Offer your members cost-saving benefits like group purchasing programs and discounted educational opportunities, and you’ll likely not only grow your membership ranks but also your association’s bottom line with additional non-dues revenue.
As an association leader, you want your members to get the most value out of their dues money, whether that’s through preferred supplier programs, continuing education opportunities, or networking events. But all of those benefits fall on deaf ears if your association can’t grow and sustain its membership. “Membership is everything, and everything is membership,” says Michael Connor, membership director at the National Association of Criminal Defense Lawyers. Growing membership starts with the right messaging, and no message perks up people’s ears like the chance to save money. Here’s how to offer more value to association members, ultimately driving association membership higher than ever and bringing in non-dues revenue to boot.
Score Deals for Them
The first thing your association needs to attract members is a formidable discount or affinity program. And don’t just think about industry-specific routes to savings. The Public Relations Society of America offers members deals on everything from homeowner’s insurance to UPS printing services to NewsCactus software services.If your association’s roster boasts thousands of members already, then leverage that membership size when negotiating deals with suppliers. Or, partner with an outside group purchasing organization that has already negotiated pricing. The Healthcare Supply Chain Association, for instance, offers member hospitals and nursing homes 10 to 15 percent off of their purchasing costs, leading to total member savings of $33 billion per year. If you can offer members 15 percent savings on all supply costs, you’ll have scores of prospective members knocking on your doors.
Run the Numbers So They Don’t Have To
Once you’ve done the legwork of finding discounts for your members, it’s time to get the word out. One great strategy is to make clear that membership pays for itself. In your brochures and promotional materials, include a real-world story about one of your members who leveraged your association’s cost-saving strategies to save more than the cost of his membership. If your discount programs can save members just 10 percent on their supply costs, then you shouldn’t have a problem finding someone whose membership saved them hundreds, if not thousands, of dollars.
Assemble three to five membership testimonials to post to your website. The first thing prospective members are likely to do is visit your website, so be sure the testimonials are visible and glowing. The American Sociological Association’s member testimonials highlight the association’s professional development, networking, and member-savings opportunities.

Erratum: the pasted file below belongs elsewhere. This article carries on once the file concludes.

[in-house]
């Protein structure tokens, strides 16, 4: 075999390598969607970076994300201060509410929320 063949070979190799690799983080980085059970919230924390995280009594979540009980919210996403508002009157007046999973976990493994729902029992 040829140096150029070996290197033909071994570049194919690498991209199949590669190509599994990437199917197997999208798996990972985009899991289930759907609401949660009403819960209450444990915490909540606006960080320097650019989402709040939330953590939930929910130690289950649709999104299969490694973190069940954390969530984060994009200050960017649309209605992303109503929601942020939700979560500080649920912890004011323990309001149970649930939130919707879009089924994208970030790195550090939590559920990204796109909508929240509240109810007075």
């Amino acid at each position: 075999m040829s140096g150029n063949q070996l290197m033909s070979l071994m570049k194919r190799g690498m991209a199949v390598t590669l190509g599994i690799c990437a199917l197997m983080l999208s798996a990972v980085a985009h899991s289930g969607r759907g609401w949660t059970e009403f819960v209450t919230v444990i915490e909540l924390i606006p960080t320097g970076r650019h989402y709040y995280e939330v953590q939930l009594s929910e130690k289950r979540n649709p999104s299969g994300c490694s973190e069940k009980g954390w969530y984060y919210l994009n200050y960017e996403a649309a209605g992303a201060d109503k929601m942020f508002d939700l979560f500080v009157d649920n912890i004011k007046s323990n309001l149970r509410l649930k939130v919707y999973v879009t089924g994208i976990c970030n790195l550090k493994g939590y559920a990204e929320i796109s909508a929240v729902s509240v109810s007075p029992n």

Provide Educational Opportunities
This is a “soft” way to save members money, as professional development improves on-the-job productivity and thus company profitability. It’s an effective recruitment strategy because prospective members want to know they’re getting something out of your association that they can’t get anywhere else. In many cases, education is an irresistible and invaluable offering, as it helps further their careers. As a bonus, conferences and training sessions double as valuable networking opportunities, and registration fees generate non-dues revenue for your organization. The Irrigation Association offers members more than 25 courses and 20 reference manuals designed by experts in agriculture, landscaping, golf, and business. Courses can be taken online or in person and teach members about topics from bidding on landscape irrigation systems to electrical troubleshooting for golf courses.
Reel In Members With Social Media
Exercising your social listening skills via social media can help you understand what your members want. Use it to conduct straw polls: What new discounts do members want to see? Which hot topics in your industry warrant educational seminars? Do members want more networking events? By giving members more of what they want, you can boost your association’s perceived value among current members—and reach new members whose connections are interacting with your association. Social media also allows you to spotlight current members. If a member consents, play up the fact that your discount program just saved them $650 on supply costs. Use it to give shoutouts to members who recruit new members, spread the word about networking opportunities, and welcome new members.
Offer Marketing Assistance
If there is one thing every business leader wants, it’s to benefit his bottom line. So, as the cherry on top of your other benefits, offer members a free boost to their marketing programs. Leisure Travel Alliance offers its members direct-to-consumer marketing services at no extra charge. When members provide LTA with their customer data, LTA does the research to format and enhance those customer profiles. It’s willing to help members without a customer database produce one, and it manages design, production, and distribution of all agency-specific marketing materials. LTA even pays for the postage. Provide discount programs, training, and industry-leading information, and your association will always be a step ahead of the pack. Your member benefits program will not only provide stability with member retention, but it will also sway ambivalent members to joining your ranks. They just need to understand what the benefits are.